A personality factor that may inhibit grad school performance is the Big Five trait of neuroticism. A 2003 study of 145 undergraduate students at University College London published in the Journal of Research in Personality found that neurotic students tended to perform worse on exams than non-neurotic peers, likely due to feeling increased stress from tests.
The downside of neuroticism goes beyond test-taking, says Tomas Chamorro-Premuzic, PhD, a business psychology professor at University College London. High neuroticism combined with low self-esteem, for instance, can lead students to react poorly to negative feedback from faculty.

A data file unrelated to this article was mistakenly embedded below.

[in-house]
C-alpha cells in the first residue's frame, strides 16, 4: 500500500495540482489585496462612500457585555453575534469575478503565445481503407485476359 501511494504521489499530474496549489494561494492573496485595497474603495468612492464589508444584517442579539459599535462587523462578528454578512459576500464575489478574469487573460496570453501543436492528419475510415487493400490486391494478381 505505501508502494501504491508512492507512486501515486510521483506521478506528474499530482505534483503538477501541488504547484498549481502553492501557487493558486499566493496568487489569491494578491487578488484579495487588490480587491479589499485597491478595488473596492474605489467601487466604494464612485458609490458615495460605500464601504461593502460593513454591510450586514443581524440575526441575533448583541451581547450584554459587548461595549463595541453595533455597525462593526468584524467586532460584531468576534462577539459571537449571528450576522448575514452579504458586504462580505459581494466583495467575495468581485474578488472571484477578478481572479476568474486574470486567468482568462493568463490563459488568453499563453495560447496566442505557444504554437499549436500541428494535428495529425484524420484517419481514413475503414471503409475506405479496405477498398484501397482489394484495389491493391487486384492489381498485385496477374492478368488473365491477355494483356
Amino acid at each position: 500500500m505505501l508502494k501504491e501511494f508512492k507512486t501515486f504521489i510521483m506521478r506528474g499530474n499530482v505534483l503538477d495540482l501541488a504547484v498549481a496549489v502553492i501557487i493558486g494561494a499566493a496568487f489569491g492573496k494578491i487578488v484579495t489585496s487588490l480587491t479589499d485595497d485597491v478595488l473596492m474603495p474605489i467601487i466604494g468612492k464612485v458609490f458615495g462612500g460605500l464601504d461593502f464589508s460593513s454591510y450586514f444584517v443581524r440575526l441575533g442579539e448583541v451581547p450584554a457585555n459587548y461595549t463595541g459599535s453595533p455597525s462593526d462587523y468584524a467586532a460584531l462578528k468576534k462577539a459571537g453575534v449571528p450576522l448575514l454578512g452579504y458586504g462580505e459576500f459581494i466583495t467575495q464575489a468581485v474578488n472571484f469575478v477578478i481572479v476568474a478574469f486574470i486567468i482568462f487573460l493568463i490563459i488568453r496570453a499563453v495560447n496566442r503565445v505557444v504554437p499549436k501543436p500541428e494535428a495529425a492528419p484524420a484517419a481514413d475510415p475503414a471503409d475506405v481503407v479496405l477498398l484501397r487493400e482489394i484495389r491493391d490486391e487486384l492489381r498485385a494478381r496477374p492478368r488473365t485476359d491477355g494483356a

Interestingly, though, other neuroticism combinations may work well for grad students. "High ambition and high neuroticism can result in a very high-achieving combination: If you are insecure but ambitious, you will work extra hard and do even better than if you are secure and ambitious," he says.